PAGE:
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Thailand’s Huge Ketamine Bust Turns Out to be Cleaning Agent

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Thailand’s claim to have seized almost $1bn in ketamine turned out to be a “cleaning agent,” the justice minister has said. Tests so far show the bags confiscated by authorities contain trisodium phosphate, a common cleaning agent.

Somsak Thepsuthin said a “technical error” in field testing had caused the initial false claim.

“This was a misunderstanding that our agency must accept,” he told reporters. “This wasn’t a mistake. It’s new knowledge.”

When officials seized the substance earlier this month, they had declared it to be Thailand’s largest ketamine bust.

Mr Thepsuthin said tests that turn purple in the presence of ketamine hydrochloride react the same way to trisodium phosphate – something officials had not been aware of.

Trisodium phosphate is a white powdered substance that can also be used in stain remover and as a food additive.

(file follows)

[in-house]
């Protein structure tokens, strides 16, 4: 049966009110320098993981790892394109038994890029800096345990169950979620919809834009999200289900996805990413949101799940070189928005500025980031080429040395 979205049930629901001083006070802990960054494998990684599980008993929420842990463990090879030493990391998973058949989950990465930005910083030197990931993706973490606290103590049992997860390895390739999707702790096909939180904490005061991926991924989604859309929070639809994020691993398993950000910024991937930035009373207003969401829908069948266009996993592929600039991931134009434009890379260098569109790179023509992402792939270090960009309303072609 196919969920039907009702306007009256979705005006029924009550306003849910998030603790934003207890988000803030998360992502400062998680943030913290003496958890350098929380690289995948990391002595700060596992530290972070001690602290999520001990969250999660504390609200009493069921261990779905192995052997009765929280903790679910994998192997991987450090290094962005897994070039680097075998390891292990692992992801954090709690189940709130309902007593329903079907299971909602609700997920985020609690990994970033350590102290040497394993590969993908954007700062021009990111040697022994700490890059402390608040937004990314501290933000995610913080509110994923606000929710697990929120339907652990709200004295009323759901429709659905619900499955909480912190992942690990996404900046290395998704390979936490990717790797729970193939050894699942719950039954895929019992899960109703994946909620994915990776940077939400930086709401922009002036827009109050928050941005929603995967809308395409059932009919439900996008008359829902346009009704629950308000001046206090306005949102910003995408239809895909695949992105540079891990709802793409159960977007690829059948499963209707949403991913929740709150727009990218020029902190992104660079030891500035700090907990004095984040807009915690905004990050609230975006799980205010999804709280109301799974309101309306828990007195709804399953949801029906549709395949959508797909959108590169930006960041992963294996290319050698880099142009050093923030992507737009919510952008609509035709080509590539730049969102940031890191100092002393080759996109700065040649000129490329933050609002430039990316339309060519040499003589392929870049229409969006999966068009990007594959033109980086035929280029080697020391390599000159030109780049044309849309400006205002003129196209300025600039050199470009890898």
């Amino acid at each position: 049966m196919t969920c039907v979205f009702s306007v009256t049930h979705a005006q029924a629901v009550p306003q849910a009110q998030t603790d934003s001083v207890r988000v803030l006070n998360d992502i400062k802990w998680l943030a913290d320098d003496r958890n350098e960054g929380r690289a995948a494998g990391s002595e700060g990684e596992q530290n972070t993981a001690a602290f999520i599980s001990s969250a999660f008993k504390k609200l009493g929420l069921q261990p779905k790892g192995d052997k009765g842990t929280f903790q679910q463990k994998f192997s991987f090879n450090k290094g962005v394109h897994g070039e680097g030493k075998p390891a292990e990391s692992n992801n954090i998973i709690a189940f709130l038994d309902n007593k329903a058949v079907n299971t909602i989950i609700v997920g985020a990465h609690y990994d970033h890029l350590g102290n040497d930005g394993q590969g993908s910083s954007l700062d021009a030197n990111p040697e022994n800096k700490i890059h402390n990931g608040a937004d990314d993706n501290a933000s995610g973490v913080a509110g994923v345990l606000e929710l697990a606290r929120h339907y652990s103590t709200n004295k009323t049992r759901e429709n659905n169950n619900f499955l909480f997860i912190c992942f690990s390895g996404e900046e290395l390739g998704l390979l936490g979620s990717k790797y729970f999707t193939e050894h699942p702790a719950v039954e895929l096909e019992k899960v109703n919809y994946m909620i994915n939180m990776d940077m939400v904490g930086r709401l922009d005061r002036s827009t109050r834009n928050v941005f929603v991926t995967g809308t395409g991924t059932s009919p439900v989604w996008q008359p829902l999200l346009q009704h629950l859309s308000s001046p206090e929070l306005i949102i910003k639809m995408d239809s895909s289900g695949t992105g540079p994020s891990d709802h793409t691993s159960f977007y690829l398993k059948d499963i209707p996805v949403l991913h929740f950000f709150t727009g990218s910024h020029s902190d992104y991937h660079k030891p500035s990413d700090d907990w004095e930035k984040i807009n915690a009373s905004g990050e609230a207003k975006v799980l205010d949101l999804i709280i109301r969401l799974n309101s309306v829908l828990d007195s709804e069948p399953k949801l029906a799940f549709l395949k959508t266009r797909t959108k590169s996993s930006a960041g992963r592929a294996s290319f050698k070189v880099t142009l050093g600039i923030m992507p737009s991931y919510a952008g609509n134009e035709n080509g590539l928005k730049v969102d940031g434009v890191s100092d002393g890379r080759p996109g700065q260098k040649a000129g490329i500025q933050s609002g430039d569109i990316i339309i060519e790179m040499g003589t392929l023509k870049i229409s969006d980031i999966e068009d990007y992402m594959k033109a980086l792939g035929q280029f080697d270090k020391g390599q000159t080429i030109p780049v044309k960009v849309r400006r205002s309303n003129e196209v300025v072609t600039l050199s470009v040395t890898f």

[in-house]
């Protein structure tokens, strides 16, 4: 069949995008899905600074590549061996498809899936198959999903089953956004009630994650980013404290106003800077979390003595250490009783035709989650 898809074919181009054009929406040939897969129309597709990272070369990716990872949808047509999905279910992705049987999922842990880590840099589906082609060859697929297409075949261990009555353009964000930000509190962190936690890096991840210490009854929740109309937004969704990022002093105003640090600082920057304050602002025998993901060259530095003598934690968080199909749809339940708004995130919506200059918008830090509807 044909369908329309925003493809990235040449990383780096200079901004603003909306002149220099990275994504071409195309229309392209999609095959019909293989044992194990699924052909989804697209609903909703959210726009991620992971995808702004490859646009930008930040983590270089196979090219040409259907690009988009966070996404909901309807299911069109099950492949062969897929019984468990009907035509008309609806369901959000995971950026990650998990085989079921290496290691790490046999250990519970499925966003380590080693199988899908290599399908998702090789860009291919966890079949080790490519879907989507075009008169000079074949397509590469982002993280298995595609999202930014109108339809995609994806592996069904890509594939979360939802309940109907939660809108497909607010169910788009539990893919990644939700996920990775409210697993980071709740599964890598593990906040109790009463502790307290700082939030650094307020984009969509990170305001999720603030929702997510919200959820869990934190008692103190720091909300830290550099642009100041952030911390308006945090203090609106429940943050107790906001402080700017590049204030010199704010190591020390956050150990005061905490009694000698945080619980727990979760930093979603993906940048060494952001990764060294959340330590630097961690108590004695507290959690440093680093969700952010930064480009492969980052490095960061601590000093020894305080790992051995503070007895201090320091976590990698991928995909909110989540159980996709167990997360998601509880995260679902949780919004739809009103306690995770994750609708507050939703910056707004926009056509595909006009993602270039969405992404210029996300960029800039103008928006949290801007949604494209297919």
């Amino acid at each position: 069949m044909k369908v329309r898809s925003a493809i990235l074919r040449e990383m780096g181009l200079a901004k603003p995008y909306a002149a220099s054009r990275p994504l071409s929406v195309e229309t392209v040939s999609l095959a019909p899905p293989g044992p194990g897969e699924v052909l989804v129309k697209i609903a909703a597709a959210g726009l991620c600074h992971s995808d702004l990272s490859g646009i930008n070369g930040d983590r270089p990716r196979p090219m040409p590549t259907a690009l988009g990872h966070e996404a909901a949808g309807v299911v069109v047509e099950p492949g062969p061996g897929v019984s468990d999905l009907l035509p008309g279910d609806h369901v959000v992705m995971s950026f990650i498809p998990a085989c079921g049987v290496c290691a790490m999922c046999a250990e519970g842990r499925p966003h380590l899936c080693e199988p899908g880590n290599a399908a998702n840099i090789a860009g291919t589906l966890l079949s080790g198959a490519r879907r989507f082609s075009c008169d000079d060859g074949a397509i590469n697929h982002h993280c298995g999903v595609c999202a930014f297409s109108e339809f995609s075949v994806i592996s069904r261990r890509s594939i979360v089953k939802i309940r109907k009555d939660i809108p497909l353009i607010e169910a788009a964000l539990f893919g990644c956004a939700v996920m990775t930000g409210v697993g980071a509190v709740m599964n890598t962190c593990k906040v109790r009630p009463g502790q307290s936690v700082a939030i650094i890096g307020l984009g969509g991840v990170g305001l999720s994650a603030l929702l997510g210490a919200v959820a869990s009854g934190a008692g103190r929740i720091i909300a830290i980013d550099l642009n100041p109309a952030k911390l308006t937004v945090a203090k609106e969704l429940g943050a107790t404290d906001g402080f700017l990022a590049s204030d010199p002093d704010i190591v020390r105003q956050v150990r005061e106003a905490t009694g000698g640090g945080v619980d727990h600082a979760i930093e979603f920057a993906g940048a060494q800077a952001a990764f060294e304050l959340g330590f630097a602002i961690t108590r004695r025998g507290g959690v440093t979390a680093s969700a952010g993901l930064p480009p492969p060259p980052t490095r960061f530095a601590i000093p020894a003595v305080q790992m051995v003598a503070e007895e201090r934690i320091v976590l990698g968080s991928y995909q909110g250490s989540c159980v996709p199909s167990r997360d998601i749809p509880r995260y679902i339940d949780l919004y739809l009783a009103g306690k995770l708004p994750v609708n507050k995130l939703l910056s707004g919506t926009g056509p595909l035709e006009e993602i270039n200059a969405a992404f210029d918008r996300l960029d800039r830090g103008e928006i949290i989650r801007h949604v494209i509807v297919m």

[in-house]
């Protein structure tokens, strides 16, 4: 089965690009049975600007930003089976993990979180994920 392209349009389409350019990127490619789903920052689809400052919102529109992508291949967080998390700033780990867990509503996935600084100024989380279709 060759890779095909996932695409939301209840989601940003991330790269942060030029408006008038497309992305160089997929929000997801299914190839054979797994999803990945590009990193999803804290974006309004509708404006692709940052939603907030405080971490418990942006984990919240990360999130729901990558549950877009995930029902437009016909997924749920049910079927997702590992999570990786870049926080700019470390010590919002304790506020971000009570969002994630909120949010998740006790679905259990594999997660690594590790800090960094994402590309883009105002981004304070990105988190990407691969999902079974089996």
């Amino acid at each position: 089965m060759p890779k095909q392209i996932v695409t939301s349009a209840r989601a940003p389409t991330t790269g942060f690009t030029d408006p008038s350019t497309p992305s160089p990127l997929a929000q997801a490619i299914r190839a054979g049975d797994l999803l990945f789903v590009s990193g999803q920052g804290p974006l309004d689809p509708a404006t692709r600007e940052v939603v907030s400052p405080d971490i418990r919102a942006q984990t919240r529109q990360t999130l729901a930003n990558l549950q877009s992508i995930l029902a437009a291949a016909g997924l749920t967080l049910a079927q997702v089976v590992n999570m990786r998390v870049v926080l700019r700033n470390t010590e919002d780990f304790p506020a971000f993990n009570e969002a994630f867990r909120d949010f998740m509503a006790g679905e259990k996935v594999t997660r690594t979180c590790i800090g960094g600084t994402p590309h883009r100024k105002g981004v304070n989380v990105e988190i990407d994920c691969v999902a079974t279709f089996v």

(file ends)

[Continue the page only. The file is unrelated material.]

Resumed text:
The testing is continuing, with at least 66 of the 475 bags checked so far.

“The United Nations Office on Drugs and Crime even said that this type of mistake happened in other countries as well. However this was the first time in Thailand,” Mr Thepsuthin said, according to the Bangkok Post.

Ketamine is used as an anaesthetic and anti-depressant. But when used recreationally it can induce trance-like sensations and sometimes hallucinations.

Drugs were smuggled in via the Golden Triangle

Thai Police Seized 11.5 Tonnes of Ketamine Worth US$960 Million

Thailand’s Office of the Narcotics Control Board had previously said the sacks found in a warehouse were connected to a multilateral drug network.

The kingdom is a major transit route for the illegal drug trade. Particularly in methamphetamine and heroin from the so-called “Golden Triangle” of northern Thailand, Laos, and Myanmar.

According to The Nation, Mr Thepsuthin had said: “We have been tracking this network for two months, and believe that the drugs were smuggled in via the Golden Triangle in Chiang Rai province. They were kept in the warehouse to be shipped to Taiwan and other countries.”

Lawyer and transparency activist Atchariya Ruengrattanapong accused him of giving false information. He has asked the country’s anti-corruption agency to look into the case.

Mr Thepsuthin reportedly said authorities would find out where the substance came from, and for what purpose.

The man who rented the warehouse to store the bags had not been arrested because he fled before the raid, according to the Bangkok Post.

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